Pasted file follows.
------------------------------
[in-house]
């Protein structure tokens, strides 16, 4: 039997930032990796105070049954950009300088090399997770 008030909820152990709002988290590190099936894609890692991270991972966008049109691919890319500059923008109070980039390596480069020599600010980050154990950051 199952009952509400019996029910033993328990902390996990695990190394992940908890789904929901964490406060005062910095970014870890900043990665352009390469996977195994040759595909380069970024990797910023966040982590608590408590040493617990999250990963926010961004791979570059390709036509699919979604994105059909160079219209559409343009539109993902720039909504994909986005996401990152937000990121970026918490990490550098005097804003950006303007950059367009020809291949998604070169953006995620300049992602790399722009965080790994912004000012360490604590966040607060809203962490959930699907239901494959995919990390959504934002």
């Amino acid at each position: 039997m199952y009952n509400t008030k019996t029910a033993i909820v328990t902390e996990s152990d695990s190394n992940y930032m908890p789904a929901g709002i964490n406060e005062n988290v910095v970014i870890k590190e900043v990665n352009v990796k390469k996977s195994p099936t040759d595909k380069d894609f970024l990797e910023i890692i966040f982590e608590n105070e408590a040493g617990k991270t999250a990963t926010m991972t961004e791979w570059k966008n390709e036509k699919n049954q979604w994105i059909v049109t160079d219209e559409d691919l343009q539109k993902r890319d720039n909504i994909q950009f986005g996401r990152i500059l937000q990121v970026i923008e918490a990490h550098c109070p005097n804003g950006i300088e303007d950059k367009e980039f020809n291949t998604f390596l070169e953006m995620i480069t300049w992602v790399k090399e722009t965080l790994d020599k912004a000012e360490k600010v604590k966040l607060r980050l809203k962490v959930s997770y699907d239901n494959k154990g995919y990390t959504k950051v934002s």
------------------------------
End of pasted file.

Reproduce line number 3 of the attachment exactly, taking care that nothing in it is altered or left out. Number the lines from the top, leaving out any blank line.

């Amino acid at each position: 039997m199952y009952n509400t008030k019996t029910a033993i909820v328990t902390e996990s152990d695990s190394n992940y930032m908890p789904a929901g709002i964490n406060e005062n988290v910095v970014i870890k590190e900043v990665n352009v990796k390469k996977s195994p099936t040759d595909k380069d894609f970024l990797e910023i890692i966040f982590e608590n105070e408590a040493g617990k991270t999250a990963t926010m991972t961004e791979w570059k966008n390709e036509k699919n049954q979604w994105i059909v049109t160079d219209e559409d691919l343009q539109k993902r890319d720039n909504i994909q950009f986005g996401r990152i500059l937000q990121v970026i923008e918490a990490h550098c109070p005097n804003g950006i300088e303007d950059k367009e980039f020809n291949t998604f390596l070169e953006m995620i480069t300049w992602v790399k090399e722009t965080l790994d020599k912004a000012e360490k600010v604590k966040l607060r980050l809203k962490v959930s997770y699907d239901n494959k154990g995919y990390t959504k950051v934002s």